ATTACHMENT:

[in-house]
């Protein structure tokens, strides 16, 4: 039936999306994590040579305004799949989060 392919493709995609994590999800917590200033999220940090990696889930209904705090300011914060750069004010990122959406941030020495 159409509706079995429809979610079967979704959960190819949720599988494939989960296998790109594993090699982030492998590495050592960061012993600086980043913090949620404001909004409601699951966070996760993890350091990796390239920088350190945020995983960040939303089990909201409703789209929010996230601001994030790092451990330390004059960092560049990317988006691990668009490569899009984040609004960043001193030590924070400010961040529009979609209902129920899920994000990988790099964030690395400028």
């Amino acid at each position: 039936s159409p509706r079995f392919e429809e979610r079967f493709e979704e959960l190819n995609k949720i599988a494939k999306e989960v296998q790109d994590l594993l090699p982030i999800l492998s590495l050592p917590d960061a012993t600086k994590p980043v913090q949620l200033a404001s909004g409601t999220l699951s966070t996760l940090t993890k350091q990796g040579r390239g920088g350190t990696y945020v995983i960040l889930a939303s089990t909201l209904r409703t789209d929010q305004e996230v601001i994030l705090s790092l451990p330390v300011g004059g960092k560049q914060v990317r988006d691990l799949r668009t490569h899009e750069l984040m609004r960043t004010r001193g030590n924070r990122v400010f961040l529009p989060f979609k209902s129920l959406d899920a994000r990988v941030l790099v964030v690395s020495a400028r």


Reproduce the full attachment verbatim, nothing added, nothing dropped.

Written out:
[in-house]
């Protein structure tokens, strides 16, 4: 039936999306994590040579305004799949989060 392919493709995609994590999800917590200033999220940090990696889930209904705090300011914060750069004010990122959406941030020495 159409509706079995429809979610079967979704959960190819949720599988494939989960296998790109594993090699982030492998590495050592960061012993600086980043913090949620404001909004409601699951966070996760993890350091990796390239920088350190945020995983960040939303089990909201409703789209929010996230601001994030790092451990330390004059960092560049990317988006691990668009490569899009984040609004960043001193030590924070400010961040529009979609209902129920899920994000990988790099964030690395400028």
């Amino acid at each position: 039936s159409p509706r079995f392919e429809e979610r079967f493709e979704e959960l190819n995609k949720i599988a494939k999306e989960v296998q790109d994590l594993l090699p982030i999800l492998s590495l050592p917590d960061a012993t600086k994590p980043v913090q949620l200033a404001s909004g409601t999220l699951s966070t996760l940090t993890k350091q990796g040579r390239g920088g350190t990696y945020v995983i960040l889930a939303s089990t909201l209904r409703t789209d929010q305004e996230v601001i994030l705090s790092l451990p330390v300011g004059g960092k560049q914060v990317r988006d691990l799949r668009t490569h899009e750069l984040m609004r960043t004010r001193g030590n924070r990122v400010f961040l529009p989060f979609k209902s129920l959406d899920a994000r990988v941030l790099v964030v690395s020495a400028r």